someone in Tasmania Australia caught wind that I was fairly close
and invited me to do a repeat effort of what my guitar hero John Fahey
had done 30 years before... do a live recording in Tasmania. Turned
out my friend Steve Gadd, not the drummer, was at Johns show
and knew of my connection with him since Fahey and I did a couple
of short tours together and my ex-wife was his booking agent, briefly.
John Fahey's recording was actually called Live in Tasmania!
and so when I did my recording I didn't have a lot to work with in
the way of titles so I simply said, Tasmania Live! I believe
you're thinking of Tanzania... maybe I'll play there one day! To go
further back, I'm friends with Melody Fahey who was with John at the
time and she told me that the original inspiration for their trip
over was because they had an argument as to whether or not the Tasmanian
Devil was real. I think he wanted to prove it to her, or was just
looking for an excuse to go
and I believe he won that bet. Very
interesting thing about the Tasmania Devil is that I understand they
not only have the bite strength of a crocodile but also have a transmissible
mouth cancer which is threatening the species.
mwe3: Does Tasmania Live album really represent what
you do live best? Some great covers on there too including Leo Kottke
covers. How would you describe Leos influence on your music,
and besides recording a live album in Tasmania what about Faheys
influence? I heard you opened concerts for Fahey and Kottke too.
Gilewitz: Yes, I would have to say that the Tasmania Live
recording is very representative of what I do during a show.
A few original tunes, a few by my mentors, a couple of arrangements
by my teacher David Walbert, a couple of my arrangements, and a few
pointless stories and bad jokes. Gotta add in the human element.
Both John Fahey and Leo Kottke were huge influences on me obviously
but I also came from a background in classical guitar, music studies
in college with an abundance of lessons over the years with my guitar
teacher David Walbert, who by the way is one of the three inventors
of the board game Trivial Pursuit, the Beatles, J.S. Bach, Andres
Segovia and a plethora of other classical guitarists, Kraftwerk, Depeche
Mode and loads of percussion...the list goes on. Plus a lot
of touring and the experience of meeting so many musicians worldwide.
I have done a show with Leo before and a few with John. Glad to call
them both friends although John has been gone for awhile.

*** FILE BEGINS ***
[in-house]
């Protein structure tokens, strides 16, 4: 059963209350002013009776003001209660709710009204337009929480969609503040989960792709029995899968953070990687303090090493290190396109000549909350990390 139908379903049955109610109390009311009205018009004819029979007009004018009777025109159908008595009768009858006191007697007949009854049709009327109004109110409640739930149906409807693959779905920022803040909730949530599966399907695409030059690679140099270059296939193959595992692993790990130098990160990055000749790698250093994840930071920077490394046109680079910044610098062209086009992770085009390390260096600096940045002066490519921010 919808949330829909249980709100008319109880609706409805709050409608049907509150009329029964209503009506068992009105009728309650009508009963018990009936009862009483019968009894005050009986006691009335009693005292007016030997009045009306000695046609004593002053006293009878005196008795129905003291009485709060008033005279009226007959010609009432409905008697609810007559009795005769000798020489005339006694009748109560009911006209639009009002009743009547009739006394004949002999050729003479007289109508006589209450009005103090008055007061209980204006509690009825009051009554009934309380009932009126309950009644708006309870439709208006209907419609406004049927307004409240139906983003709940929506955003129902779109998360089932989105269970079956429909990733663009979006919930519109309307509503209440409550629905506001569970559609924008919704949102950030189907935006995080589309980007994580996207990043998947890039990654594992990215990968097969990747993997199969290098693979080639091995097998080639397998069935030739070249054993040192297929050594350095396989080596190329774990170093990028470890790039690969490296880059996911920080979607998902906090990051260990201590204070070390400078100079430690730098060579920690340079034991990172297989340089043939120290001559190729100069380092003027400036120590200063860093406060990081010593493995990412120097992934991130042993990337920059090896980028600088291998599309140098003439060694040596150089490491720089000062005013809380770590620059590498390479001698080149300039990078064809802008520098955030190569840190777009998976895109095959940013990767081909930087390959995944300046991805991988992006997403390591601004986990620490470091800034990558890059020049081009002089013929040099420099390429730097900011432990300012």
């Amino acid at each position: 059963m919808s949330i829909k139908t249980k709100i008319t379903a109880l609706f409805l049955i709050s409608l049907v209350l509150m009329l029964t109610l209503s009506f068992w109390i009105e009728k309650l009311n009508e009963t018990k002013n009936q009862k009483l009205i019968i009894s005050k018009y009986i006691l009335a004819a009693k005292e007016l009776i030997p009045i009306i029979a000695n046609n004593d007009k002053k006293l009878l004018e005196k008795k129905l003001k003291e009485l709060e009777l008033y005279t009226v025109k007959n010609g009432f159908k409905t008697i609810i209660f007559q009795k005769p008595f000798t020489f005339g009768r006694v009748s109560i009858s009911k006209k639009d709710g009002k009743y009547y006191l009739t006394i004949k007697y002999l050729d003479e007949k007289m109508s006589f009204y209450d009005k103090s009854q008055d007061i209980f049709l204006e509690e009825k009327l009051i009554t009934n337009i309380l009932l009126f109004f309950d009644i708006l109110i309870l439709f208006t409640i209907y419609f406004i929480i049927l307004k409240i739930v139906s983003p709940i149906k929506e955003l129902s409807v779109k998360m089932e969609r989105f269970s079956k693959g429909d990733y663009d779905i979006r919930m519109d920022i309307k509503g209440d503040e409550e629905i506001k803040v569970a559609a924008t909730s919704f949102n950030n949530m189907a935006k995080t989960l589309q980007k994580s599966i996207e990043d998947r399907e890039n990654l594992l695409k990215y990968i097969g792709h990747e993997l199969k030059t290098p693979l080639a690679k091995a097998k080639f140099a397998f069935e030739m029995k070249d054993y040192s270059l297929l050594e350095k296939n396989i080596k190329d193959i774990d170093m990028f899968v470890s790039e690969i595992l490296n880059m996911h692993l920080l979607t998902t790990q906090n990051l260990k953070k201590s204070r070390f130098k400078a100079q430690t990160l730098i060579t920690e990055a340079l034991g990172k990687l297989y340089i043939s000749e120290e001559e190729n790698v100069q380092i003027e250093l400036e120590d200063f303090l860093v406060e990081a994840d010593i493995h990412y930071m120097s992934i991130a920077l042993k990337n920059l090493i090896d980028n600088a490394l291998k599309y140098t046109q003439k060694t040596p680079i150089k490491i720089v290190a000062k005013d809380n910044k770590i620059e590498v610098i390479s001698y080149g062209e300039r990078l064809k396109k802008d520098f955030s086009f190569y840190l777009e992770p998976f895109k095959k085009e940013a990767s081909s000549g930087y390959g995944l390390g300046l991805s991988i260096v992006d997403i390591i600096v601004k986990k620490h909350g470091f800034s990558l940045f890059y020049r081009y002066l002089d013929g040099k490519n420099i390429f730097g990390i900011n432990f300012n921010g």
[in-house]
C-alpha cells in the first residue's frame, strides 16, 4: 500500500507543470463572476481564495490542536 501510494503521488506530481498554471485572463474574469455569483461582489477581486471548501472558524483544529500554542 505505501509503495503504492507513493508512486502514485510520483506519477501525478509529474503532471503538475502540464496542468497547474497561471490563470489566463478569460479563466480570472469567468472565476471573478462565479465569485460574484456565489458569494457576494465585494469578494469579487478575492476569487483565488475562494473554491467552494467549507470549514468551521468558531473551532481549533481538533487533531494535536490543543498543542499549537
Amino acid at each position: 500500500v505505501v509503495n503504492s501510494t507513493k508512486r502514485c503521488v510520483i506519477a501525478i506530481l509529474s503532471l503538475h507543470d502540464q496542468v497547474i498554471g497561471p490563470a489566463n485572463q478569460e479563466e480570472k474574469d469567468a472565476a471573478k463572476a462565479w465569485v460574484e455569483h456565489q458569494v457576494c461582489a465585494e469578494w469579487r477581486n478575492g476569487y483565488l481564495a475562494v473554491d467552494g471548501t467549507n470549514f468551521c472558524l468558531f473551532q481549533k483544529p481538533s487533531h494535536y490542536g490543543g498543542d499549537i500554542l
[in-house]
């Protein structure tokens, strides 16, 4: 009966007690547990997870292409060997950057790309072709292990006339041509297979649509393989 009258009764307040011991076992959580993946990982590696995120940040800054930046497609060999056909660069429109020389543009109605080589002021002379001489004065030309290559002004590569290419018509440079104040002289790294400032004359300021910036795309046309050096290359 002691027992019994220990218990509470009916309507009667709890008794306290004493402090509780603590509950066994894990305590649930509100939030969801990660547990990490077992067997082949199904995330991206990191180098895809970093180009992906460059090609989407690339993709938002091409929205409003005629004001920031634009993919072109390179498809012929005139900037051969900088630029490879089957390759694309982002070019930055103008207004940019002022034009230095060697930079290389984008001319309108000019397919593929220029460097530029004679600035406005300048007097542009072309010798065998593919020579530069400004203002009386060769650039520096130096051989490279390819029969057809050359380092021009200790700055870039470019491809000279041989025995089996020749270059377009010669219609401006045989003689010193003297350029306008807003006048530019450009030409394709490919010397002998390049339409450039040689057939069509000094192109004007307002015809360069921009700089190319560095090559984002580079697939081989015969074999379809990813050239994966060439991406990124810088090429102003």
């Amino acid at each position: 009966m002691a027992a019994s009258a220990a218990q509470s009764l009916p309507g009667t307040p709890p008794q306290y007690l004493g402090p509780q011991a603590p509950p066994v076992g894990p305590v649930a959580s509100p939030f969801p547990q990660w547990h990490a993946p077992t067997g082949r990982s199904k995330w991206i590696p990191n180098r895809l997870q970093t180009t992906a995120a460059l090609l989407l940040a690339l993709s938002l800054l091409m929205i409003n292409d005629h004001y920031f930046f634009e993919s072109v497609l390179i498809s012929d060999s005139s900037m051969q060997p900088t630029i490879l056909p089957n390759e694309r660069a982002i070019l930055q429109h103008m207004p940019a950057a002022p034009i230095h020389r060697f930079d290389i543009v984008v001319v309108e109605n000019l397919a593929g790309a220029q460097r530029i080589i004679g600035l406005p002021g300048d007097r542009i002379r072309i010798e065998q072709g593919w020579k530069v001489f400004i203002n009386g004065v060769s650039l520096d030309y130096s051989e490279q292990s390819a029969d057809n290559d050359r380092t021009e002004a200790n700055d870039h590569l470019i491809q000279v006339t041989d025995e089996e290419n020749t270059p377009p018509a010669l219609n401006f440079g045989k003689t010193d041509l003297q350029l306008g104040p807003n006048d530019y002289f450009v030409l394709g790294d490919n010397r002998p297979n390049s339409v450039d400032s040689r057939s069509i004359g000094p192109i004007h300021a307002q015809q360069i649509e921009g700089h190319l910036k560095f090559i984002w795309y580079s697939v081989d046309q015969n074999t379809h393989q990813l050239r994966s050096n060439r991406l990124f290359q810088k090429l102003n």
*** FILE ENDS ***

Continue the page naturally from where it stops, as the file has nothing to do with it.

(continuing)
mwe3: You also opened concerts for California Guitar Trio and
I saw several pics of you with Bert Lams. Bert is kind of a neighbor
of yours. Funny how both of you live so close to each other in Florida.
Your music and the music of CGT are quite similar in that you each
have your own style yet you also sound inspired by similar guitar
Richard Gilewitz: I originally met the CGT in Oregon since
we had the same sponsor, Breedlove guitars. We met up at the Breedlove
Guitar Experience in Bend and were part of a special weekend where
individuals were allowed to meet the builders, tour the factory, and
select the woods of their choice to have an instrument taylored to
their liking and built before their very eyes, at least initially.
The CGT happened to be in the audience when I recorded my CD Live
at 2nd Street Theatre. I have since done a couple of shows with
them, one recently down in South Florida at the Kravis Centre. I believe
my style was for the most part developed before meeting them. I understand
they come from the world of Robert Fripp, which is how they met each
other. I have become closest to Bert and we may hopefully wind up
doing a few shows together at some point. We'll see how the wind blows.
mwe3: How about Ragtime guitar? With your fingertyle and thumb
bass picking, Ragtime sounds right up your street, musically speaking.
Would you say Ragtime guitar is very central to your guitar style
Gilewitz: I'm glad you mentioned Ragtime. When I was naming influences
I forgot to mention Stefan Grossman and his instructional tablature
books. That is really a big part of my foundation and to this day
I still think that stuff is hard to play! The Kicking Mule label from
the 1970's played a huge role in my formative years. Another book
I recall working out of at that time was Aaron Shearer's Classical
Guitar Technique Vol. 1 which as a book is still live and well
today. I think my style is a real morph of classical guitar, ragtime,
blues, folk, pop, Kottke, Fahey, another fellow named Peter Lang,
and a few thousand hours of simply instinctive playing as I plunked
mwe3: Your cover of When Im 64 sounds very
inspiring. Never enough Beatles covers on acoustic guitar right? What
makes Beatles music so perfect to cover for guitar instrumentals and
are there other Beatles tracks you play on guitar?
Richard Gilewitz: There are a zillion guitarists playing Beatles
covers on acoustic guitar but I prefer the arrangements of my teacher
David Walbert. Just stunning what he can do. His voicings, chord choices
accompanying such beautiful melodies and accuracy is just astounding.
He will also incorporate in some of his own little creations in the
midst of the tune and it's just magical. I've been working on his
arrangement of Eleanor Rigby for over five years now.
I have played it in concert many times but that is just part of the
development of the tune. Performance helps to bring a tune to life
in a way you can't get any other way.
I also play these covers of the Beatles
just off the top of
my head. "I Will", "If I Fell", "Here Comes
the Sun", "Eleanor Rigby". I'm sure there are a couple
of others but they are not clicking into my head right now. I recently
realized that I have over a five hour repertoire of tunes memorized
at performance level and they often blend together. I have to take
time to differentiate what goes where. Something that helps is to
compartmentalize the Open D tunes, the Open G tunes, Open C, Drop
D, tunes using a capo, tunes on the 12 string, slide tunes, original
tunes. These little groupings help when I'm trying to pull something